• In another embodiment, the shoe may be closed and/or tightened about the runner's foot using a motorized device or mechanism that tensions the shoe's lace. An exemplary embodiment of a motorized mechanism that may be used to tension the lace is further described in U.S. patent application Ser. No. 14/015,807, filed Aug. 30, 2013, titled “Motorized Tensioning System for Medical Braces and Devices”, the entire disclosure of which is incorporated by reference herein.
  • In other embodiments, the shoe may be closed and tightened about the user's foot using a pull-cord system. The pull-cord system commonly includes a lace or cord that is positioned and guided about the shoe and that is pulled or tensioned by a user to close and/or tighten the shoe. The pull-cord system may include one or more locks that function to lock the lace in a tensioned position and thereby hold the shoe tightly about the user's foot. Exemplary embodiments of pull-cord systems are further described in U.S. patent application Ser. No. 14/166,799, filed Jan. 28, 2014, titled “Lace Fixation Assembly and System”, and U.S. Patent Application No. 61/985,332, filed Apr. 28, 2014, titled “Lace Fixation Assembly and System,” the entire disclosures of which are incorporated by reference herein.
  • Although the shoe has been described as being closed and/or tightened using reel based closure systems, motorized systems, and/or pull-cord systems, it should be realized that other methods of closing and/or tightening the shoe are possible. For example, conventional shoelace may be used to close and/or tighten the shoe about the foot. A conventional knot may be tied in the shoelace to hold or maintain the tension in the shoelace.
  • According to one embodiment, a shoe that is configured as described above may include a sole, an upper that is attached to the sole and configured to fit around the foot of a user, a tension member, and a tightening mechanism that is operable with the tension member to effect tensioning of the tension member. The upper may have a medial side and a lateral side that fit around the medial and lateral side of the foot respectively. The tension member may be guided or directed about a path along the shoe. The path may be positioned on either the medial or lateral side of the shoe so that the tension member is positioned along the medial or lateral side of the shoe without being positioned on an upper portion of the shoe and atop a user's foot, such as above the lateral cuneiform bone or intermediate cuneiform bone. The tension member may be operationally coupled with the shoe so as to cause the shoe to tighten about the foot when the tension member is tensioned. The tightening mechanism may be positioned on the medial or lateral side of the shoe adjacent the path of the tension member.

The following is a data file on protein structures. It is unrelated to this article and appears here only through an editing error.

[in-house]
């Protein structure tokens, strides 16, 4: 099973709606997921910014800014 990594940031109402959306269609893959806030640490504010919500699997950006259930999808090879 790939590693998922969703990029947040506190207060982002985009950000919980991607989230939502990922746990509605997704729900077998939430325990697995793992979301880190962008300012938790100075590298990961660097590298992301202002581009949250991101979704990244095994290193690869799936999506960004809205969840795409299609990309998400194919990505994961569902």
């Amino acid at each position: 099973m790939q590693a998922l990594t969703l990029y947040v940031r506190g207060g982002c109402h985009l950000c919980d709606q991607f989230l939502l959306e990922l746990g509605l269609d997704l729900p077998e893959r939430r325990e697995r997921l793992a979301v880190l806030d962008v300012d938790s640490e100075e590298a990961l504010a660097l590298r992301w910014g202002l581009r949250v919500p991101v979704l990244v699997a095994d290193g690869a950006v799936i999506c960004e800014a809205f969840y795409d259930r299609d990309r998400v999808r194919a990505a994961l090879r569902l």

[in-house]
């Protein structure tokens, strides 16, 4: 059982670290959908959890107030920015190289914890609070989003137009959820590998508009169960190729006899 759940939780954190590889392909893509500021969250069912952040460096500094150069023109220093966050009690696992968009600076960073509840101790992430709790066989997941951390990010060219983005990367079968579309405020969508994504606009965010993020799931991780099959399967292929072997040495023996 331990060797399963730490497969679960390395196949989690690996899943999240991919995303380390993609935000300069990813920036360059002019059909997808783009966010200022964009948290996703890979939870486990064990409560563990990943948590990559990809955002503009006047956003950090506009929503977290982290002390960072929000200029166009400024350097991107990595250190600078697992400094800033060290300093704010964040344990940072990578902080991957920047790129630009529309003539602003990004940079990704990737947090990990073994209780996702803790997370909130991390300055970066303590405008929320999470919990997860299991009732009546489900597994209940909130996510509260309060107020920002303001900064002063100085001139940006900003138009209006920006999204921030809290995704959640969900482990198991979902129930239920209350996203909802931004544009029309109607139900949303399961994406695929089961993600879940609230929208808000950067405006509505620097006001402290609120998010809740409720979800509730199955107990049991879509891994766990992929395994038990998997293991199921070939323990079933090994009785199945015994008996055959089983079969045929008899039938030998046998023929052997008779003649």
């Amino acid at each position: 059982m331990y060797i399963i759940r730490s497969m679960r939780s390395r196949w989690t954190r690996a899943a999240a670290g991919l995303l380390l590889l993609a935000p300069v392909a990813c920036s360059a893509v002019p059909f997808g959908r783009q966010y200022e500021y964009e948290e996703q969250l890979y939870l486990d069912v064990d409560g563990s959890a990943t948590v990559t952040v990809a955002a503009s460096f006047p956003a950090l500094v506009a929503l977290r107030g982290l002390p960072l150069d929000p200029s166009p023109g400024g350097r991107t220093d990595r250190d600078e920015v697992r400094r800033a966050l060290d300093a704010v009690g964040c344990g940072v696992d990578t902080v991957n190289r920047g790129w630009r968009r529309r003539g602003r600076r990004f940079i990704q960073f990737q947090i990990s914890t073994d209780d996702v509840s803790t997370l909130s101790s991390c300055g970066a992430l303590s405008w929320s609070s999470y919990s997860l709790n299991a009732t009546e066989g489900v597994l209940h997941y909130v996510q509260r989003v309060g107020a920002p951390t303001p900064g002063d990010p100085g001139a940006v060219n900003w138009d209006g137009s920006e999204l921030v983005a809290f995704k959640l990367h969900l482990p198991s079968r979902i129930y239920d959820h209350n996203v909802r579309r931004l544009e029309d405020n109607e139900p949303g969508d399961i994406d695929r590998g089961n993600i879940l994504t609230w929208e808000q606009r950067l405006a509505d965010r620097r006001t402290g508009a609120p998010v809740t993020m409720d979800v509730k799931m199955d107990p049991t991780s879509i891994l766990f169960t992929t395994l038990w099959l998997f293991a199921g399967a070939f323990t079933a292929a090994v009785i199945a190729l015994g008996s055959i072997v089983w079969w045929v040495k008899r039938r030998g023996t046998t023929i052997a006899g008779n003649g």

• In a specific embodiment, the tightening mechanism may be positioned below a collar portion of the shoe so as to be positioned immediately below or adjacent the user's ankle A portion of the tension member may extend toward a heel of the shoe and couples with a strap that is positioned around at least a portion of the heel of the shoe. The tension member may be guided along the path via a plurality of guides, in which a first set of guides is positioned adjacent the sole and a second set of guides is coupled with a distal end of a strap that extends laterally across the upper portion of the shoe. A proximal end of the strap may include two separate section and a flexible portion that is disposed at least partially there between to separate at least a portion of the two separate sections such that the two separate sections are moveable relative to one another and thereby conformable to the shoe and shape of the foot. A proximal end of the strap may be attached to the shoe adjacent the sole with the proximal end being positioned on an opposite side of the shoe from the path of the tension member. In some embodiments, a second strap may extend at least partially around a heel of the shoe. The tension member may be operationally coupled with a distal end of the second strap such that tensioning of the tension member tightens the second strap about the shoe's heel.